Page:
On being the mother of an extrovert

‘She’s like a magnet for people, isn’t she?’ he said.

We were sitting, as we do every Friday morning, enjoying our Starbucks mummy/daughter treat when this comment was offered. My little girl was chattering away to, well, everyone really, about her new colouring book.

As she coloured, she gave a running commentary. Everyone near us stopped to listen.

A woman sitting with her two children smiled. Her older daughter looked on. Fascinated. Completely engaged, as my little girl explained that it was a Sophia colouring book; do you like Sophia?

The man, a regular who we often see, laughed as my daughter asked do you want to do some colouring?

On Being the Mother of an Extrovert: when you are not

I’m used to the effect my daughter has on people. She is outgoing, confident, friendly, kind.

But, a magnet? Well, I hadn’t thought of her like that before.

To be honest, I’m generally more aware of how overwhelming she can be. How in your face. How enthusiastic and opinionated and demanding.

Frankly, I am often cringing inside as I try to reign her in. Just a little. I can’t bear the thought of squashing that wonderful personality, but sometimes I wish she was just a little less. Less loud, less outgoing, less gregarious.

Less extrovert.

But then she might also be less friendly, less inclusive, less thoughtful. Less her.

My internal cringing says far more about me than it does her.

But, I’m finding the parenting of this bundle of confidence difficult. The truth is, having such an extrovert child is exhausting; it is constant, it is draining.

In social situations where I might stay on the edge, I can’t. She does the butting in for me. Where I might stay quiet and just listen, I can’t. She’s right there in the middle of the conversation.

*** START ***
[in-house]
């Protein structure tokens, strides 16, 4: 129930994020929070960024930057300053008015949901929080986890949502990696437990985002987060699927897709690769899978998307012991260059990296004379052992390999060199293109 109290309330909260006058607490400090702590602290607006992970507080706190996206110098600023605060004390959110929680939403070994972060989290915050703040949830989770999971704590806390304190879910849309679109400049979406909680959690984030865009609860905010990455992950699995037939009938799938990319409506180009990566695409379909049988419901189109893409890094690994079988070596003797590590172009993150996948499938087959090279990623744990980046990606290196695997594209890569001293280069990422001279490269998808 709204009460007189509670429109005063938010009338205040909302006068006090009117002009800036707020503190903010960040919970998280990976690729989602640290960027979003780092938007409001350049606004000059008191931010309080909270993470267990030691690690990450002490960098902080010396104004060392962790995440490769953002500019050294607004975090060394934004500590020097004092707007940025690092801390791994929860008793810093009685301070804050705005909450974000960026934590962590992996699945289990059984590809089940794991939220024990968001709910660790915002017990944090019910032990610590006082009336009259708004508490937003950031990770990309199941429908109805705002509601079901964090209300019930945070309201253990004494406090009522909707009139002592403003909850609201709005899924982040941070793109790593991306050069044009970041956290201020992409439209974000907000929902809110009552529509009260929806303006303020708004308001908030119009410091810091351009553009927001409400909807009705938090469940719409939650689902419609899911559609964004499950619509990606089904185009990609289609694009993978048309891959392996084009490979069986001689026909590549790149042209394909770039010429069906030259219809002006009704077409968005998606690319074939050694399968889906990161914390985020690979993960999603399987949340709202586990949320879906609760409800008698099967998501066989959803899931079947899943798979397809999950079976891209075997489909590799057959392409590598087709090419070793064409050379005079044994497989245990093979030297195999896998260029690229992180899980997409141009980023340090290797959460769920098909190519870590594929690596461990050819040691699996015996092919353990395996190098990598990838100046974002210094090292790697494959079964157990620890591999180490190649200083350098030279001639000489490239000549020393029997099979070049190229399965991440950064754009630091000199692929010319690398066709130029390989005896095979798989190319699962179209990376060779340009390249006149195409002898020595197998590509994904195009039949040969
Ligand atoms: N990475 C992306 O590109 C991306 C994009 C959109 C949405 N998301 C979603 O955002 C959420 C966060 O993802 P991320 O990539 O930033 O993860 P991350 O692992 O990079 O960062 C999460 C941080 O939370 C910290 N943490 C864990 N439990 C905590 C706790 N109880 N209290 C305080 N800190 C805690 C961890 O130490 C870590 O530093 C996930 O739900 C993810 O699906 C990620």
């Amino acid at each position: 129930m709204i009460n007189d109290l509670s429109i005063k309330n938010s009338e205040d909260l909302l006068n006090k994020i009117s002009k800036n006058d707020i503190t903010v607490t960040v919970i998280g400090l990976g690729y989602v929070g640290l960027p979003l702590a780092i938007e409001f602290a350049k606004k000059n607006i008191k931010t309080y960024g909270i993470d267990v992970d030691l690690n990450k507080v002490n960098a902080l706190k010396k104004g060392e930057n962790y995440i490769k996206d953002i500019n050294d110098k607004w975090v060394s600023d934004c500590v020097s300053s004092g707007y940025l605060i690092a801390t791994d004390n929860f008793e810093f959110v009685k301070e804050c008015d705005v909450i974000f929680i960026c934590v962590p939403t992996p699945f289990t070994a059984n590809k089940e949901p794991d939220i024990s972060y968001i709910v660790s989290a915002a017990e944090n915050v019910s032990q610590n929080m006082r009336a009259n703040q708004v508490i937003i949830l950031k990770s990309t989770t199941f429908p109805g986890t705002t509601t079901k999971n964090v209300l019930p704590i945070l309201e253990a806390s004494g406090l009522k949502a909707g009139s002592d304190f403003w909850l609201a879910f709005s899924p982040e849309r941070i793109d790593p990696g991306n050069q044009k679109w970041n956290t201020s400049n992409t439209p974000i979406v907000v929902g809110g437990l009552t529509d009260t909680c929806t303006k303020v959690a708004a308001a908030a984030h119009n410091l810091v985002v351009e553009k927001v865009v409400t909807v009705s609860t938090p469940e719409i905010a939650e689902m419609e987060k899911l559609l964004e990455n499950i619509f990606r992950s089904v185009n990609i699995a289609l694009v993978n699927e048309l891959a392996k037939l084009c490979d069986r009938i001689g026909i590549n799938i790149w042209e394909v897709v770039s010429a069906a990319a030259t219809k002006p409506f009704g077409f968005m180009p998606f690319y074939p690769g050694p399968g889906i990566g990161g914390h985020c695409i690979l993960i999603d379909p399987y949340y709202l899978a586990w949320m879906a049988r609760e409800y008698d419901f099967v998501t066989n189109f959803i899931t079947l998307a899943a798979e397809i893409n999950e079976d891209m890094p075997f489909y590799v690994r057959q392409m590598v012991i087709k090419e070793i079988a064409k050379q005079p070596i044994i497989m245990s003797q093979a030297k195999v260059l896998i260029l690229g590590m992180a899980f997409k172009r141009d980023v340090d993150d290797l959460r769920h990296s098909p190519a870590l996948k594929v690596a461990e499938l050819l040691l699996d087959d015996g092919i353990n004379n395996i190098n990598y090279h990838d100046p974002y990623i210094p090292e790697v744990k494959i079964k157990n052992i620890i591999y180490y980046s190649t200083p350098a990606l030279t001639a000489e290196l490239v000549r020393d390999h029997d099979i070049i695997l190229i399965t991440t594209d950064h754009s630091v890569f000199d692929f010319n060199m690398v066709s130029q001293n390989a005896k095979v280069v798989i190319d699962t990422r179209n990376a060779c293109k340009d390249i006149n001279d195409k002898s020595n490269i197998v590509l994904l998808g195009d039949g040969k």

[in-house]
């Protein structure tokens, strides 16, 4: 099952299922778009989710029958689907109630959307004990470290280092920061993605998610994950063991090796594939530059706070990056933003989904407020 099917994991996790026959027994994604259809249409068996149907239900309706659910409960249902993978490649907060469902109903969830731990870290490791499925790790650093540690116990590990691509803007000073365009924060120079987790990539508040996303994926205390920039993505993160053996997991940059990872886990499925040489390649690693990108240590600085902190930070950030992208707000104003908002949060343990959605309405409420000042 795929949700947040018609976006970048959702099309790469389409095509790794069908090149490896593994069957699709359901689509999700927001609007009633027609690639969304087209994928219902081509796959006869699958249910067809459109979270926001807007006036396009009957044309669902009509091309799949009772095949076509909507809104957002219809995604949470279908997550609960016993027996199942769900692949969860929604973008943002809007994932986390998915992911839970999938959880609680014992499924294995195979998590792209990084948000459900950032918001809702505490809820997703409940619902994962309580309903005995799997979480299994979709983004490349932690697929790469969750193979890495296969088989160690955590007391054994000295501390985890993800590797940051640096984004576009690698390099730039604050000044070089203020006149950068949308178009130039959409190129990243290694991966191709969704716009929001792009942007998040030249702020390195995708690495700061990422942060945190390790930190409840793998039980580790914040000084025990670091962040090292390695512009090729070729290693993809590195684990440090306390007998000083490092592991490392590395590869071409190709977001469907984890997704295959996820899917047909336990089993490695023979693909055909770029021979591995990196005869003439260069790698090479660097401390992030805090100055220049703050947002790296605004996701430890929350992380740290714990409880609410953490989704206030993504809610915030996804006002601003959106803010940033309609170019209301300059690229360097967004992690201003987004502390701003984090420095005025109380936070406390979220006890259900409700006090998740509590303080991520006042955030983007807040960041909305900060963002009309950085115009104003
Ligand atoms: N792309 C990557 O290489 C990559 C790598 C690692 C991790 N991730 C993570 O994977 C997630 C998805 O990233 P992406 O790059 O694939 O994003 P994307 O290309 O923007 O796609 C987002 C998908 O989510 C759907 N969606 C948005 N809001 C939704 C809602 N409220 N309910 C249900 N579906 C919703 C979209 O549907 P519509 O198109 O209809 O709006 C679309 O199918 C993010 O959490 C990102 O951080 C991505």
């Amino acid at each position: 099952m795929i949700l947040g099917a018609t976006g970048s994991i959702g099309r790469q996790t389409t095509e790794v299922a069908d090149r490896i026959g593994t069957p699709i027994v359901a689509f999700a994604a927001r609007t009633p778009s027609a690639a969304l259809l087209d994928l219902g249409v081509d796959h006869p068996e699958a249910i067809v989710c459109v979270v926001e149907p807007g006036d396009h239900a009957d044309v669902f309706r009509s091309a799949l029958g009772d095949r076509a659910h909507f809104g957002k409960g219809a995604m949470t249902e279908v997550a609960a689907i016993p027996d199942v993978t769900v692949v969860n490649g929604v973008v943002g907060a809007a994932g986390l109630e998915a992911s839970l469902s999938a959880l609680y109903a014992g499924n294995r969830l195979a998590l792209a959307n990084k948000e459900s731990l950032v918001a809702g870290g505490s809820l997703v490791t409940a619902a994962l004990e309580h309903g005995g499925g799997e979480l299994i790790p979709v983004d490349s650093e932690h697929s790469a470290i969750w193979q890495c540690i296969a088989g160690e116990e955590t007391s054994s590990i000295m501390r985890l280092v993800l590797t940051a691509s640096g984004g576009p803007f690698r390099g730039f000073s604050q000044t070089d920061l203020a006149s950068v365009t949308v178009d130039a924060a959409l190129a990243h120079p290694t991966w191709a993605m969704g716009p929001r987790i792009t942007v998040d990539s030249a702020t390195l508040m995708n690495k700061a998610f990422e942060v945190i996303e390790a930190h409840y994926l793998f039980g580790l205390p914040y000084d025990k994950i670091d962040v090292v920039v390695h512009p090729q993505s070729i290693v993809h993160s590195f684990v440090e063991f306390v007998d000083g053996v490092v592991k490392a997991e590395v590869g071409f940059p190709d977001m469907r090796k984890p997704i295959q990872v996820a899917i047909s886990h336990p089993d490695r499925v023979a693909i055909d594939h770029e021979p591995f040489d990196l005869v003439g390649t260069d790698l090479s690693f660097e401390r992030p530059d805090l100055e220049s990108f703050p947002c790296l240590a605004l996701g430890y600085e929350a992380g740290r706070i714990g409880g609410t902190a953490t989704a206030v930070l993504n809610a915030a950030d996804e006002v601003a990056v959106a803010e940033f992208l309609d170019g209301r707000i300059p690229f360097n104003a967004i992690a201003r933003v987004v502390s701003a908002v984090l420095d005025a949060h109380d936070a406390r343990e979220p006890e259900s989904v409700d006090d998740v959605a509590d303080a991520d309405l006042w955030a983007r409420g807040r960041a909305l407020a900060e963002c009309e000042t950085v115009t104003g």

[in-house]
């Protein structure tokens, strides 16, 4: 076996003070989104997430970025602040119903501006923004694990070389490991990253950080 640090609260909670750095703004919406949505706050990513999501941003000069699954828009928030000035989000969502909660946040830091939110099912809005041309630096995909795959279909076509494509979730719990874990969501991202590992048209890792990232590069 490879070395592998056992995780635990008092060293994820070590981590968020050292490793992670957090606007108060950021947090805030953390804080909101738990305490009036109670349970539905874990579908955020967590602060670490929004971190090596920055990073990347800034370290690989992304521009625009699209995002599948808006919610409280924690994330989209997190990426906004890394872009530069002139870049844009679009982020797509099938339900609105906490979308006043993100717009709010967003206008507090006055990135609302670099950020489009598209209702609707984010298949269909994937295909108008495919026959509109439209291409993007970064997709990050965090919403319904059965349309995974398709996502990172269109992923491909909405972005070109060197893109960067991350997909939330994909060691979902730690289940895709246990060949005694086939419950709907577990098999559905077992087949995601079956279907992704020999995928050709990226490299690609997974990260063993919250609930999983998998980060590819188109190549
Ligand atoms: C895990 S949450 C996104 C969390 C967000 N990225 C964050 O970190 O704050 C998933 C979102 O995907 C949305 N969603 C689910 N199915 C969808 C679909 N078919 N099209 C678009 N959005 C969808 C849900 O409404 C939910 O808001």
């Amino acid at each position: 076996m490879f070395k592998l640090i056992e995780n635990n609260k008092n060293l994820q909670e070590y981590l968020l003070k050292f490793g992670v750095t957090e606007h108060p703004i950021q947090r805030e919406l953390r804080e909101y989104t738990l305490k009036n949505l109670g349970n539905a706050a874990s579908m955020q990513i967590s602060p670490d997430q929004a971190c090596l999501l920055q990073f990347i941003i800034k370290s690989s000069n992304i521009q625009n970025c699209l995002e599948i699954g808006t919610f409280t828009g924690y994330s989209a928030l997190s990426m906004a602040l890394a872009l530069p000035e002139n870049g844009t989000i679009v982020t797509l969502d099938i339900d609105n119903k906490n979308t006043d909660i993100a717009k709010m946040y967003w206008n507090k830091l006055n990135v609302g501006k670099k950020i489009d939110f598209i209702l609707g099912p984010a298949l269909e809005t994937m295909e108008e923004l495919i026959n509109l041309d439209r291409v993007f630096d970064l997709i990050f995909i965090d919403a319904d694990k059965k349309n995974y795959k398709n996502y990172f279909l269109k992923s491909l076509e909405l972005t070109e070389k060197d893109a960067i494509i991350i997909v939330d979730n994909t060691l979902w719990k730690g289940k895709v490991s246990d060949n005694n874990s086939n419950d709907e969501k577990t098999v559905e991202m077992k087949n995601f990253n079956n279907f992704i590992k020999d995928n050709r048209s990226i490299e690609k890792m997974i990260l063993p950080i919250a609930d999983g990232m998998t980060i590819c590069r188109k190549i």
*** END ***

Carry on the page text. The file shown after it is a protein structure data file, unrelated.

I need to strike a balance between encouraging her confidence, and teaching her restraint and social intelligence. I need to teach her that not everyone is as confident as she is, that she needs to tread more lightly sometimes.

I have to check my own natural tendency towards shyness. She is not me, and I should not expect her to be, or react, like me. I must not hold her back because I feel awkward.

It is wonderful that she is outgoing and fearless, and it will ultimately stand her in good stead.

So, I need to focus on doing my job right. On teaching her to remain kind and thoughtful, to have empathy. To understand when other children find her enthusiasm over whelming; to step back and wait for them to join her. And, to accept that not all of them will.

I need to stop worrying that she is too much, because she’s just right.

Back in Starbucks, the woman and her children got up to leave. Before they did they came over to my daughter. The mother said that her daughter wanted to ask her a question. The wee girl looked up and smiled, but the other girl was too shy. So her mother asked for her. Did my daughter go to dance classes (she was in her ballet clothes)? Where did she do dance? Would she like a sticker?

My daughter chatted, chose a sticker, said goodbye. The other girl left smiling.

Every time I find myself cringing or making apologies for her pushiness, I need to remember this. I need to remember that little girl who left smiling.

And the little boy who had watched all the while, and came over and shared his snack with her. And the brother and sister who arrived a little later, and invited her to join in their game when she asked if she could play with them.

She thrives in company. She excels at social interactions. She is not yet four and she is more adept at them than her mother.

She is an extrovert.

My most important job is to make sure that no one, including me, ever makes her feel like she shouldn’t be.

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16 thoughts on “On being the mother of an extrovert”

  1. My son is showing all the signs of being an extrovert. A friend commented how easily he gets people’s attention and how we could all learn from him. He’s not yet two. And interestingly he is drawn most to quieter, calmer people the most.